Plasma leptin levels and cardiac sympathetic function in patients with obstructive sleep apnoea-hypopnoea syndrome
- K Shimizu1,
- K Chin2,
- T Nakamura1,2,
- H Masuzaki4,
- Y Ogawa4,
- R Hosokawa3,
- A Niimi1,
- N Hattori1,
- R Nohara3,
- S Sasayama3,
- K Nakao4,
- M Mishima1,
- T Nakamura1,2,
- M Ohi5
- 1Department of Respiratory Medicine, Kyoto University Graduate School of Medicine, Kyoto, Japan
- 2Department of Physical Therapeutics, Kyoto University Hospital of Medicine, Kyoto, Japan
- 3Department of Cardiovascular Medicine, Kyoto University Graduate School of Medicine
- 4Department of Clinical Science, Kyoto University Graduate School of Medicine
- 5Department of Internal Medicine, Osaka Kaisei Hospital, Japan
- Correspondence to:
Dr K Chin, Department of Physical Therapeutics, Kyoto University Hospital of Medicine, 54 Shogoin Kawahara-cho, Sakyo-Ku, 606–8507 Kyoto, Japan;
- Accepted 6 November 2001
- Revised 29 August 2001
Background: The control of body weight and cardiac sympathetic function in patients with obstructive sleep apnoea-hypopnoea syndrome (OSAHS) are important because both factors have significant effects on the mortality of these patients. It has recently been reported that OSAHS has a significant effect on the secretion of leptin, a hormone involved in the control of body weight and sympathetic nerve activity. In addition to the circadian rhythm of leptin secretion, the effects of one night of treatment with nasal continuous positive airway pressure (nCPAP) and the mechanism of the effects of nCPAP on nocturnal leptin secretion in patients with OSAHS has not yet been elucidated.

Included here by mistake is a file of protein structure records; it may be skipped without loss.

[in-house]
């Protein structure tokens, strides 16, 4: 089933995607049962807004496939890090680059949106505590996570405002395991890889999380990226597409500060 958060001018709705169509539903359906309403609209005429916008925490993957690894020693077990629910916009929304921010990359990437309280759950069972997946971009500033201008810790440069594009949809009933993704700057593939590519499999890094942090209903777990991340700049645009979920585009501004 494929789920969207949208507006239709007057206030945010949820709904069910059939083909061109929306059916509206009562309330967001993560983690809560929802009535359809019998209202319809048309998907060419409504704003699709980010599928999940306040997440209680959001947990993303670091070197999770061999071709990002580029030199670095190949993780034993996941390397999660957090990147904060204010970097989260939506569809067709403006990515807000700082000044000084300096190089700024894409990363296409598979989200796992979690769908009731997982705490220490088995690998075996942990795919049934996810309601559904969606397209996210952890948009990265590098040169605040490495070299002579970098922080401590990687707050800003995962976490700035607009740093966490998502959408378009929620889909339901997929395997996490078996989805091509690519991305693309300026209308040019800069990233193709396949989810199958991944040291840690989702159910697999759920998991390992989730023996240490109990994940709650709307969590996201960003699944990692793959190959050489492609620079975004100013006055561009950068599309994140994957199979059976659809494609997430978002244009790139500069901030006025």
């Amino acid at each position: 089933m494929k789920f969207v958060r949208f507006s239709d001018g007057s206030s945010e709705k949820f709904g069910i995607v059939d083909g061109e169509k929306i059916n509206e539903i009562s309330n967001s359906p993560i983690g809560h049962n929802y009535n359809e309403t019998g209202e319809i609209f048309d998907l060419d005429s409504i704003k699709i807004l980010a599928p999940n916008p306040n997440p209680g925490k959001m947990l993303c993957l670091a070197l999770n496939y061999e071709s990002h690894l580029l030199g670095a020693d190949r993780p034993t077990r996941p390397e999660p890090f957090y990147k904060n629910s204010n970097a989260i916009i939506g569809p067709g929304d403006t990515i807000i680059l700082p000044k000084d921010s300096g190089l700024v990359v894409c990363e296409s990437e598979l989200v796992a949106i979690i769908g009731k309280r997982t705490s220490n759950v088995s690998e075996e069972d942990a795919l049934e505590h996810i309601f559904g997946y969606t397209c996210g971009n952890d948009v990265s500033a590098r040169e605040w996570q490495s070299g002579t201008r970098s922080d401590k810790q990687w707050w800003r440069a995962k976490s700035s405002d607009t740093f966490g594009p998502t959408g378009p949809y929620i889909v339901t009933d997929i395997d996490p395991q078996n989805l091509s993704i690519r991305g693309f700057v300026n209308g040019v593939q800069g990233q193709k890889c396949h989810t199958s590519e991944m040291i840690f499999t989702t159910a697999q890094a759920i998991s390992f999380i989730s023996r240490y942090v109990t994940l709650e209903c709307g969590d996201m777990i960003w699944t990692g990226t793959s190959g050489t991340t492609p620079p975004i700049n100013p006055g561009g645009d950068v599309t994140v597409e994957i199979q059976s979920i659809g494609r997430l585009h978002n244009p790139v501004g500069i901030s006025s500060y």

Methods: Blood samples were obtained at 21.00 hours, 00.00 hours, 03.00 hours, and 06.30 hours from 21 subjects with OSAHS (mean apnoea and hypopnoea index 52.4/h), with and without nCPAP treatment. Iodine-123 (I123)-meta-iodobenzylguanidine (MIBG) imaging was used to evaluate myocardial sympathetic function before nCPAP treatment.
Results: Plasma leptin reached a peak level at 00:00 hours (p<0.01) in patients with OSAHS, both with and without nCPAP treatment. The first night of nCPAP treatment significantly decreased the plasma leptin levels at 03.00 hours (without nCPAP: mean (SE) 21.6 (4.7) ng/ml; with nCPAP: 19.3 (4.1) ng/ml, p<0.02) and at 06.30 hours (without nCPAP: 17.6 (3.8) ng/ml; with nCPAP: 15.2 (3.2) ng/ml, p<0.01). The magnitude of the decrease in leptin levels after nCPAP treatment was significantly correlated with cardiac sympathetic function measured before nCPAP treatment (p<0.03).
Conclusions: Patients with OSAHS undergo nocturnal increases in leptin levels in spite of interruption of sleep due to apnoea and hypopnoea, a trend seen in normal subjects. Plasma leptin levels in patients with OSAHS decreased significantly after the first night of nCPAP treatment. Enhanced cardiac sympathetic function in these patients may contribute to the leptin levels before nCPAP treatment and vice versa.